A new study has found children who suffer from headache disorders have been experiencing more frequent pain and worse anxiety during the COVID-19 pandemic.
The small study, published in the peer-reviewed Journal of Child Neurology, points to elevated stress — from disruptions to their daily lives, social distancing and anxiety around the disease — as well as decreased physical activity and increased screen time as causes.
Increased participation in virtual environments may have resulted in feelings of isolation and anxiety for kids, lead author Marc DiSabella, an osteopathic doctor and director of the Headache Program at Children’s National Hospital in Washington, D.C., said in a press release.
“These findings are really impactful to me as a physician and a parent,” DiSabella said.
“It is important we gain a better understanding about how stress and changes in routine affect children’s well-being and mood.”
The researchers had 107 pediatric patients who suffer from headaches complete a questionnaire from summer 2020 to winter 2021 in order to track any changes in their headaches and lifestyles.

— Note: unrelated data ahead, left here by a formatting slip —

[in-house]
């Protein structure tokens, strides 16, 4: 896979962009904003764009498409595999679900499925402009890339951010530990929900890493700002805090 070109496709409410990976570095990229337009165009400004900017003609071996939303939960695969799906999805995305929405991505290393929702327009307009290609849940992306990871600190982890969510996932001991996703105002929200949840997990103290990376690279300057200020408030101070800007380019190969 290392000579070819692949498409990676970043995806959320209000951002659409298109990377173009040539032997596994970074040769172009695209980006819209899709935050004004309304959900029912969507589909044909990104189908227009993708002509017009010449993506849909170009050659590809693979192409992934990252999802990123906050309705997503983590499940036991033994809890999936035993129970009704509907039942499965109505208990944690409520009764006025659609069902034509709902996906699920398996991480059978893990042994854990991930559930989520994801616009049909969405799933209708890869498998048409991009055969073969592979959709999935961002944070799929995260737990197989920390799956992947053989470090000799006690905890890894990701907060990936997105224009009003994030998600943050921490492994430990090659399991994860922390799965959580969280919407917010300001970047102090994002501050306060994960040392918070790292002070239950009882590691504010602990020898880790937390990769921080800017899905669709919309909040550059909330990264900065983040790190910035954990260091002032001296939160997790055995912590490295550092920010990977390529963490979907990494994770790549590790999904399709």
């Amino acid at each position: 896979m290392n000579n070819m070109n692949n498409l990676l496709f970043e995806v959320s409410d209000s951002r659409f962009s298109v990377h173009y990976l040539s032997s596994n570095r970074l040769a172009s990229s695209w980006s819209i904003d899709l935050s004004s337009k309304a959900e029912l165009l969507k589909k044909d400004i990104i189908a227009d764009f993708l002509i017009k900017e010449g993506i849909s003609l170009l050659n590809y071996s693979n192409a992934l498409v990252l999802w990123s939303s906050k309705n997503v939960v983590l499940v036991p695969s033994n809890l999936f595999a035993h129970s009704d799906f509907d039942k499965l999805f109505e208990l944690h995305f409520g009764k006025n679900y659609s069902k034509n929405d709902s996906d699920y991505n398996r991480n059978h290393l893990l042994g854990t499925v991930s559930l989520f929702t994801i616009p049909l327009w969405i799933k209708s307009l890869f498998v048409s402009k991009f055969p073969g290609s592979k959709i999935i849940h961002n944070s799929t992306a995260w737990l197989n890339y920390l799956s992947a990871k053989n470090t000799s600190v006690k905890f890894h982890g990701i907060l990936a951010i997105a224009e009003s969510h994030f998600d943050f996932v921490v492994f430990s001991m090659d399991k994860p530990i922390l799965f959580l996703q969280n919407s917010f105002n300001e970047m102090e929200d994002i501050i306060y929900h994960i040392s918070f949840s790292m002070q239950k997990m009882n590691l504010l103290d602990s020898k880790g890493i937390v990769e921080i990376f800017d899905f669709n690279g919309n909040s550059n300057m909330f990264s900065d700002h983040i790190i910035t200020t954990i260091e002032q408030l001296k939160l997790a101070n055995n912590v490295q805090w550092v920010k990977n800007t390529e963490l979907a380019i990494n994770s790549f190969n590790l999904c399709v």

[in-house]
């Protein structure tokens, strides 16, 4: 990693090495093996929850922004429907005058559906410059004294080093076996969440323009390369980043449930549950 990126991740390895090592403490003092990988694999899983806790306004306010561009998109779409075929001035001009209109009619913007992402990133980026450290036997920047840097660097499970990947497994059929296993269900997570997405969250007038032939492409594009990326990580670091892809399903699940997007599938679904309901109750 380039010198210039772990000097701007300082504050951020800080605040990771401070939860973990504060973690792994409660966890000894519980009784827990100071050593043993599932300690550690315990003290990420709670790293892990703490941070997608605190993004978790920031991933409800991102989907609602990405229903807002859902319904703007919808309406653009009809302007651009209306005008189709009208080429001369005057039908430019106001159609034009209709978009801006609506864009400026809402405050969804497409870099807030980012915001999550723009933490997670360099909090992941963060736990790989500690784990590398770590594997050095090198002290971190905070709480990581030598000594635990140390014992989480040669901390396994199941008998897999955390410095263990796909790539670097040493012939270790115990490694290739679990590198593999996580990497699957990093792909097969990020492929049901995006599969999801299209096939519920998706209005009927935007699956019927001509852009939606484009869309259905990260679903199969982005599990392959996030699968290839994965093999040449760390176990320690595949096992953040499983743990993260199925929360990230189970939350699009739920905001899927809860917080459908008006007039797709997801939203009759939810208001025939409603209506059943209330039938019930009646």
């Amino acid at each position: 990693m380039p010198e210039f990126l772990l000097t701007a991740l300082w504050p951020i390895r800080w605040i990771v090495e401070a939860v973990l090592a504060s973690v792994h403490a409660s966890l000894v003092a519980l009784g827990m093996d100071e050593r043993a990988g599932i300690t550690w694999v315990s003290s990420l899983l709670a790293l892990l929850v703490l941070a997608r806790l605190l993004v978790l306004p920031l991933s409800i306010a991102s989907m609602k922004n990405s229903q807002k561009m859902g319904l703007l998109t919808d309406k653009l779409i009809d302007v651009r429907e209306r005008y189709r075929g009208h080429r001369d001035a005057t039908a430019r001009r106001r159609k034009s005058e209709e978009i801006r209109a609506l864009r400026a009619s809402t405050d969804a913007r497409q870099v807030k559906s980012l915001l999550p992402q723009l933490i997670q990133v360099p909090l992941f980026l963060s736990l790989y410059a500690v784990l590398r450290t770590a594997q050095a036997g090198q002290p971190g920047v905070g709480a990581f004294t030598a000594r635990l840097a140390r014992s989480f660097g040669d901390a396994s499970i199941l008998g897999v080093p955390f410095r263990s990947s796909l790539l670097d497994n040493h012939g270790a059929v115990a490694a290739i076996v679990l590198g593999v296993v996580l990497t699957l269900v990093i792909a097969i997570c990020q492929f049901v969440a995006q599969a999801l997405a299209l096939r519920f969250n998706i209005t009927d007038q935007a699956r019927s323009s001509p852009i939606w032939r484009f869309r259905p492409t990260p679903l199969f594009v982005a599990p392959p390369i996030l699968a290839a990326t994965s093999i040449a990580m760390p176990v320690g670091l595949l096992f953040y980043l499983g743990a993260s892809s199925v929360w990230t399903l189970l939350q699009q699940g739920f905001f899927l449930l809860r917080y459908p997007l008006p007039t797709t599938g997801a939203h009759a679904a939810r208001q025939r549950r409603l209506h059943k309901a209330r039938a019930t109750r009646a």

Prior to the pandemic, 60 per cent of respondents reported having headaches fewer than 15 days in a month.
This fell to 50 per cent during the pandemic, with the number of patients reporting constant daily headaches rising to 36 per cent from 22 per cent pre-pandemic.
Forty-nine per cent of patients said their headaches got worse since the pandemic began and 54 per cent said the amount of physical activity they did also dropped because of COVID-19. Patients and families often cite lack of physical exercise as a trigger for migraines, the study’s authors say.
Sixty-one per cent of participants also reported using screens for more than six hours a day.
While the researchers say it isn’t clear whether increased screen time worsens headaches or not, patients and families “routinely” point to it as a headache trigger.
DiSabella adds that patients with headache disorders have disproportionately high rates of mood complaints, with participants in the study reporting worse anxiety, mood and workload during the pandemic.
The researchers say the study’s small sample size and observational design are limiting factors.
However, DiSabella recommends parents talk with their children about the impact the pandemic has had on their headaches and mood, as well as offer them help at home or with a trained professional in child psychology.
“Having a headache every day, all the time, with no break in sight, is really frustrating to children and their parents,” DiSabella said.
“They just want to be a normal child yet have no control over when the pain increases, and they suddenly are unable to do simple activities like reading a book or seeing friends, which adds to the uncertainty of their future.”